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Kunere Timoti will never forget the armed police raids. Photo / Mark Mitchell
Kunere Timoti will never forget the armed police raids. Photo / Mark Mitchell

Children who were caught up in 2007 Urewera "terror" raids have been invited by police to travel to Wellington as they seek to rebuild trust with the community.

The Tuhoe iwi posted on its Facebook page that the police had invited rangatahi from Ruatoki and Taneatua who were impacted by the raids to take part in the trip to the capital.

"This is one of a number of activities that will be co-ordinated by the NZ Police to renew the relationship between the Police and Tuhoe peoples," it says.

The notice says the visit is for children of 11 to 17 years - those who were between the ages of 4 and 10 at the time of the raids.

Three months ago, Police Commissioner Mike Bush officially apologised to Tuhoe action including armed police stopping elderly people and children at roadblocks.

Two years ago, Kunere Timoti - who was riding the school bus to Taneatua on the morning of the raids - recalled what happened.

"I was only 7 at the time," Kunere said. "I remember the bus stopping and then looking out my window.

"What I saw then will stay with me forever."

Kunere said a man wearing a balaclava had a gun pointed towards the bus.

Yesterday, Tuhoe spokesman Tamati Kruger said there had been a range of reactions among children caught up in the raids. Some would be "changed people".

"They will never be the same; they will harbour little respect for the law, the police and for the system, if you like.

"Others have fared a little bit better. The apology would have had an effect on them where they saw the Police Commissioner come into their home and admit the police got it wrong.

"And that, I think, would have had an effect of explaining things to them and they would manage."

Tuhoe had gained police apologies for families affected and the wider community, and the upcoming trip was "part of that arrangement", although it had been initiated by the police. The response to the offer had been good, with strong interest from children and their parents.

"It's not really an event that's really promoting the police. While there will be a visit to the Police College, they're engaged in other activities and amusements around the Wellington area for a couple of days that otherwise these children would not have access to.

"They are looking forward to that and I think there's a degree of gratefulness for the sentiment that's behind that arrangement by the police."

Police did not respond to requests for comment.

- NZ Herald

 

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Terror-raid kids off to capital as guests of police
3 November 2014
Kunere Timoti will never forget the armed police raids. Photo / Mark Mitchell
Kunere Timoti will never forget the armed police raids. Photo / Mark Mitchell

Children who were caught up in 2007 Urewera "terror" raids have been invited by police to travel to Wellington as they seek to rebuild trust with the community.

The Tuhoe iwi posted on its Facebook page that the police had invited rangatahi from Ruatoki and Taneatua who were impacted by the raids to take part in the trip to the capital.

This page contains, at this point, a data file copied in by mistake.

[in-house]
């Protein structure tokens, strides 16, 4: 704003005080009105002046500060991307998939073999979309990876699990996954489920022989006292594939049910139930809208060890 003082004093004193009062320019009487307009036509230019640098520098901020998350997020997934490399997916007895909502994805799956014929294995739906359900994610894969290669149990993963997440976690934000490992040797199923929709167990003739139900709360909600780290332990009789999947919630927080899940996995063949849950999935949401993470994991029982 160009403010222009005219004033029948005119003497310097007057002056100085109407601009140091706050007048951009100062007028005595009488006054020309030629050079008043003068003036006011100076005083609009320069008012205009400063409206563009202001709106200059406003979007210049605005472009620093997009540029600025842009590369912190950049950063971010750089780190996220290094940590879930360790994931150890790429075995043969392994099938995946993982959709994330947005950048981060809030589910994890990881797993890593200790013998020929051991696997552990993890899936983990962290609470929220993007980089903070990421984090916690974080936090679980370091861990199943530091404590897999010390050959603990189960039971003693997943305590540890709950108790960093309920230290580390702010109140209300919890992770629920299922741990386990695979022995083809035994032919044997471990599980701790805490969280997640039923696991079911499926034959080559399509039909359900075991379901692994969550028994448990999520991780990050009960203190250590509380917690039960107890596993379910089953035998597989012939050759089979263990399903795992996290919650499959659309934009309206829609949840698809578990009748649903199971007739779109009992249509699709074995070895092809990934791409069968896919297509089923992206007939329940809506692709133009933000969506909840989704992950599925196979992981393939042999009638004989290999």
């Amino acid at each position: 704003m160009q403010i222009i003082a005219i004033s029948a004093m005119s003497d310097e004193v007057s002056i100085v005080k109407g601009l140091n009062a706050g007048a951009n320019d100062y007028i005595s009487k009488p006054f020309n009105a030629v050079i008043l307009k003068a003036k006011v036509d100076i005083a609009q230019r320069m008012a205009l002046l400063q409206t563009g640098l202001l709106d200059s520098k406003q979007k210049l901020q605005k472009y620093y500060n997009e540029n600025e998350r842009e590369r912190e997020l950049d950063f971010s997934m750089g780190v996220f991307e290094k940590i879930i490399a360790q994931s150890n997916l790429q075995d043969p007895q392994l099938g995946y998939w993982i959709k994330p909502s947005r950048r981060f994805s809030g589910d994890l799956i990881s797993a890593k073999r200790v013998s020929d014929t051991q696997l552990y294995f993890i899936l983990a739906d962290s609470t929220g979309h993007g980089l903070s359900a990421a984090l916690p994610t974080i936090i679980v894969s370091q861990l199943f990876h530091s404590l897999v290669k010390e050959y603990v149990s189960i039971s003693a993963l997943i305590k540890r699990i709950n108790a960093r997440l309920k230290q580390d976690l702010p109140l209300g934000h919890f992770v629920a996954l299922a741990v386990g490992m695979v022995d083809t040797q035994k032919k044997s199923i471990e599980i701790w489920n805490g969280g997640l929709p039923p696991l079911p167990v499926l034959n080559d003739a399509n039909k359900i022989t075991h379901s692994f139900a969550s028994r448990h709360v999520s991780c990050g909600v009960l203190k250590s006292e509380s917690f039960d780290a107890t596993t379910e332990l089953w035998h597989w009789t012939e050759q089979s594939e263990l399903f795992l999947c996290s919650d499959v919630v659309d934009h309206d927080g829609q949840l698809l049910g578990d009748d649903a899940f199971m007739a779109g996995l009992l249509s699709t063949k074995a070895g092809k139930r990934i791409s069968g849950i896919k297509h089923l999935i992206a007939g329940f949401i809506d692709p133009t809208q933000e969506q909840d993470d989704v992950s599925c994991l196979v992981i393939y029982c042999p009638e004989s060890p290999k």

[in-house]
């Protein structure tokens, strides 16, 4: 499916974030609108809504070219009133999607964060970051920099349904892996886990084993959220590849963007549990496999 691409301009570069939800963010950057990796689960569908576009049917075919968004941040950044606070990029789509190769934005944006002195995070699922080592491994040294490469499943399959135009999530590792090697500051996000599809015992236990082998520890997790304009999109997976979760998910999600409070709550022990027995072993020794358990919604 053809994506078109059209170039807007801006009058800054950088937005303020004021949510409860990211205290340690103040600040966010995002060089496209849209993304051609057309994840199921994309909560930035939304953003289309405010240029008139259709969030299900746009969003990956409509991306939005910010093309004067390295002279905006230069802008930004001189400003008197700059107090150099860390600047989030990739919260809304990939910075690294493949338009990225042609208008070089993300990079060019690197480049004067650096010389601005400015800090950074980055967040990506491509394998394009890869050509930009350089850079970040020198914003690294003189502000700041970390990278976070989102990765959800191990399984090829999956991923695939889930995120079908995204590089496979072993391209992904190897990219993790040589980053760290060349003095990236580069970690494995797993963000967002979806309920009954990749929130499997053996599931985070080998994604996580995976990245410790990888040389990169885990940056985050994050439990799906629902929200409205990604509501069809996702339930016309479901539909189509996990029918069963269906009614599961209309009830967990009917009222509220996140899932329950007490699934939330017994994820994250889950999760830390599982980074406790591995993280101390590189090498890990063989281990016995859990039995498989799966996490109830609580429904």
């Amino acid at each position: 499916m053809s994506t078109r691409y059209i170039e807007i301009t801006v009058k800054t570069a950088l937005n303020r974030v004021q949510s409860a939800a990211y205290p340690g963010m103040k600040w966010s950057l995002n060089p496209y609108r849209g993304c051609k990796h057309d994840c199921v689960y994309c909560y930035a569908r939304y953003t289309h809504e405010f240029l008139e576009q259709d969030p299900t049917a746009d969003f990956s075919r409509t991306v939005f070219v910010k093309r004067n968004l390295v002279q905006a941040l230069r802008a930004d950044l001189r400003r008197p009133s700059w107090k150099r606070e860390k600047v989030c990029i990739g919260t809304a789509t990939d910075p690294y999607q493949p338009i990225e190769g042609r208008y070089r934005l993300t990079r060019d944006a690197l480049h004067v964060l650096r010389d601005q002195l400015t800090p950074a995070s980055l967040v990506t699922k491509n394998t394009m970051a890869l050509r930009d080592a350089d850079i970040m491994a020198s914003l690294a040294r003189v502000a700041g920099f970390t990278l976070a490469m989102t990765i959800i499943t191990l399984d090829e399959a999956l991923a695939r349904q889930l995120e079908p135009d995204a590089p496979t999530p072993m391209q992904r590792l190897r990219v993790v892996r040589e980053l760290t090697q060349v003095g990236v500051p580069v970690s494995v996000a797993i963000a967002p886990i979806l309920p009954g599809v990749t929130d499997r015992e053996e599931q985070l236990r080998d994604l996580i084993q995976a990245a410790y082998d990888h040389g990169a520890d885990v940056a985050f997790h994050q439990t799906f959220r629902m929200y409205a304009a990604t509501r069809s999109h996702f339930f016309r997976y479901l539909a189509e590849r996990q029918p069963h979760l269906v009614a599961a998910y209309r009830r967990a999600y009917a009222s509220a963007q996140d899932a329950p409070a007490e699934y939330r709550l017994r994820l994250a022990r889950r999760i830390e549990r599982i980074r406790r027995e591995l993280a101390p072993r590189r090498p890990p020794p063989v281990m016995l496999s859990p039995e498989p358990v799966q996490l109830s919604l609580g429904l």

"This is one of a number of activities that will be co-ordinated by the NZ Police to renew the relationship between the Police and Tuhoe peoples," it says.

The notice says the visit is for children of 11 to 17 years - those who were between the ages of 4 and 10 at the time of the raids.

Three months ago, Police Commissioner Mike Bush officially apologised to Tuhoe action including armed police stopping elderly people and children at roadblocks.

Two years ago, Kunere Timoti - who was riding the school bus to Taneatua on the morning of the raids - recalled what happened.

"I was only 7 at the time," Kunere said. "I remember the bus stopping and then looking out my window.

"What I saw then will stay with me forever."

Kunere said a man wearing a balaclava had a gun pointed towards the bus.

Yesterday, Tuhoe spokesman Tamati Kruger said there had been a range of reactions among children caught up in the raids. Some would be "changed people".

"They will never be the same; they will harbour little respect for the law, the police and for the system, if you like.

"Others have fared a little bit better. The apology would have had an effect on them where they saw the Police Commissioner come into their home and admit the police got it wrong.

"And that, I think, would have had an effect of explaining things to them and they would manage."

Tuhoe had gained police apologies for families affected and the wider community, and the upcoming trip was "part of that arrangement", although it had been initiated by the police. The response to the offer had been good, with strong interest from children and their parents.

"It's not really an event that's really promoting the police. While there will be a visit to the Police College, they're engaged in other activities and amusements around the Wellington area for a couple of days that otherwise these children would not have access to.

"They are looking forward to that and I think there's a degree of gratefulness for the sentiment that's behind that arrangement by the police."

Police did not respond to requests for comment.

- NZ Herald

 

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